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Alert Level 2 to spare lives and health facilities

South Africa has been placed on Adjusted Alert Level 2, as government introduces measures to delay the third wave of the virus.

Addressing the nation recently, President Cyril Ramaphosa said after several months of low transmission, the number of Coronavirus Disease (COVID-19) infections has risen sharply in several parts of the country over the past month.

 “The provinces of Free State, Northern Cape, North West and Gauteng have reached the threshold of a third wave of infections.

“It may only be a matter of time before the country as a whole will have entered a third wave,” the President warned.

Health protocols

According to health experts, the rise in new infections is because of an increase in social gatherings where people are not observing health protocols.

These protocols include wearing masks, social distancing, ensuring adequate ventilation and limits on the number of people who attend gatherings.

Other sites of increased transmission are funerals and so-called ‘after tears’ parties, as well as camps and sporting activities at schools.

“Because rates of infection have been low for some time, and because we are all suffering from pandemic fatigue, we have tended to become complacent.

“We have not been as vigilant about wearing our  masks all the time, we have not been avoiding crowded places and we have been socialising more. As a result, infections are surging again,” said President Ramaphosa.

Restrictions

He added that further restrictions are necessary to ensure that health facilities are not overwhelmed and that lives that can be saved are not lost.

“Delaying the spread of the virus is especially important now to allow as many people as possible to be vaccinated before the third wave reaches its peak.”

Adjusted Alert Level 2, which came into effect on 31 May, means that:

  • the hours of curfew start at 11pm and end at 4am.
  • non-essential establishments like restaurants, bars and fitness centres must close by 10pm. This is to allow employees and patrons to travel home before the start of the curfew.
  • all gatherings are limited to a maximum of 100 people indoors and 250 people outdoors. Where the venue is too small to accommodate these numbers with appropriate social distancing, then no more than 50% of the capacity of the venue may be used. This includes religious services, political events, social gatherings, restaurants, bars, taverns and similar places.

Rules to follow

The President stressed that it is still compulsory for every person to wear a face mask that covers their nose and mouth when in public spaces.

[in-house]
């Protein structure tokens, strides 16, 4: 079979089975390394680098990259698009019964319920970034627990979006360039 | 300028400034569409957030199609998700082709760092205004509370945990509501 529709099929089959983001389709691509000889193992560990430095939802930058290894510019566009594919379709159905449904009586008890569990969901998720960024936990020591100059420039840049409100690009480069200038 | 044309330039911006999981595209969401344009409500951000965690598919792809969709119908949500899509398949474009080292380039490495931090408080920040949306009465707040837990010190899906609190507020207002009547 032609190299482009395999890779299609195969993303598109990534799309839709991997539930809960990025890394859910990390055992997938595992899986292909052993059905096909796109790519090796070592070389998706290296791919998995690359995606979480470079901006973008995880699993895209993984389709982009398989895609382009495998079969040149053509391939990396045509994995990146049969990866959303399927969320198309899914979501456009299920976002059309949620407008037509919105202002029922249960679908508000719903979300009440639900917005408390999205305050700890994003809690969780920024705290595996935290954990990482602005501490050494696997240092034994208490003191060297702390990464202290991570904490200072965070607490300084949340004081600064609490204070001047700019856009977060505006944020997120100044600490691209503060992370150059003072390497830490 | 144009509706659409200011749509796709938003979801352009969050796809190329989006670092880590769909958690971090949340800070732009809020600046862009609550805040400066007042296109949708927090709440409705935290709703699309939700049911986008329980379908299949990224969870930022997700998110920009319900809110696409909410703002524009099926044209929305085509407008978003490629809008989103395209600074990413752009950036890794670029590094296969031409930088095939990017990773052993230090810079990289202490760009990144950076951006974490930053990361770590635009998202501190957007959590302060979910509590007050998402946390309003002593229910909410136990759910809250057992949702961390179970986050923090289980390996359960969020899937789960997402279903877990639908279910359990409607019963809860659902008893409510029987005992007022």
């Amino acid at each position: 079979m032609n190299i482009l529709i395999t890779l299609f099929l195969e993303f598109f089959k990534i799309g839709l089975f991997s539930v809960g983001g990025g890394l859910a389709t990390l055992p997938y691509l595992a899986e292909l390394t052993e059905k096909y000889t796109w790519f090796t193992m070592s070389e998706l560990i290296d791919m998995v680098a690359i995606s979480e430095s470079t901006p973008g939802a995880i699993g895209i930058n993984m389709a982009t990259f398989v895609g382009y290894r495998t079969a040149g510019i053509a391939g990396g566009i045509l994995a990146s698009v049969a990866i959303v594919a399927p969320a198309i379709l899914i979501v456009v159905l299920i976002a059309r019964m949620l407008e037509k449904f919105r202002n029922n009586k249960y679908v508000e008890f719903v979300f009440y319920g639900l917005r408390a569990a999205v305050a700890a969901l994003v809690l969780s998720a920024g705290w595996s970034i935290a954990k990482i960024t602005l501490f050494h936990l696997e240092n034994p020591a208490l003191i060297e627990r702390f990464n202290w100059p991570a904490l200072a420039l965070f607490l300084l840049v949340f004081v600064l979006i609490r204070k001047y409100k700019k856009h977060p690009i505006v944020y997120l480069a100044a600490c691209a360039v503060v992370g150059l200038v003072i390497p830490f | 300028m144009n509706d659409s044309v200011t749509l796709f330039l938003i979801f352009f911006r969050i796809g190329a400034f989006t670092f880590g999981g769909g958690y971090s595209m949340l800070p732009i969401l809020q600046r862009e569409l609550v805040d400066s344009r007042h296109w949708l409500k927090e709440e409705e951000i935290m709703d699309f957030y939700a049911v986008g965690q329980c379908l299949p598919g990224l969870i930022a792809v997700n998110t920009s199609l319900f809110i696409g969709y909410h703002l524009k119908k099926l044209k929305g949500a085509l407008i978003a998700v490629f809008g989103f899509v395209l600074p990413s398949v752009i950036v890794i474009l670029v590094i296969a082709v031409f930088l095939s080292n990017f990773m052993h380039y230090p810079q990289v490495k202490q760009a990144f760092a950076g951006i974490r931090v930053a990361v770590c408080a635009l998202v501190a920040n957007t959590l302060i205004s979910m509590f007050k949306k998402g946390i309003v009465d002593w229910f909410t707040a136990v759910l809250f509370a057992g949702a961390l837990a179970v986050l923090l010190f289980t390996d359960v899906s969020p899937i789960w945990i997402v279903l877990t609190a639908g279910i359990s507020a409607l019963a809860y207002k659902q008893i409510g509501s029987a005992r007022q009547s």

It is a criminal offence not to do so.

The owners and managers of public buildings, centres, shops, restaurants, taxis and buses must ensure that people on their premises or in their vehicles wear masks, and that the appropriate social distancing measures are in place.

“If you test positive for COVID-19, you must self-isolate at home for a period of 10 days from when you first developed symptoms.

“If you have been in contact with a person who has COVID-19, you must also self-quarantine for a period of 10 days following your exposure, even if you do not show any symptoms,” said President Ramaphosa.

Funerals remain restricted to no more than 100 people and night vigils, after-funeral gatherings and ‘after-tears’ gatherings are not allowed.

The third wave

The President said there is no way of knowing how severe the third wave will be or how long it will last.

“According to the scientists that advise government, the severity of this third wave will largely be determined by the amount of contact each of us has with other people.

“This means that each of us needs to think about all the people we come into contact with each day and do everything we can to limit those contacts.”

 When it is unavoidable to be in contact with other people, it is important to observe all the health protocols by wearing a mask, keeping a distance from others and ensuring proper ventilation.

 The President advised South Africans to postpone social engagements, avoid public spaces and to travel only when absolutely necessary.

“Gatherings are the greatest sources of transmission, whether it's weddings, funerals, social parties, religious services, political meetings or simply gatherings of family and friends.

“We must remember that the virus does not move from place to place by itself; it relies on the movement of people. The less we travel, the less the virus is spread.”

Indoor spaces should be avoided, as COVID-19 is spread through the air when a person speaks, coughs or sneezes.

The President called on South Africans to adhere to the restrictions and health protocols to flatten the curve of infections.

 By doing so, the pressure on the hospitals will be reduced and many lives will be saved, he said.

“I ask you to summon your strength, your courage and your tenacity as South Africans to stand together and to hold back this third wave,” the President added.

“We have not been as vigilant about wearing our masks all the time, we have not been avoiding crowded places and we have been socialising more. As a result, infections are surging again.”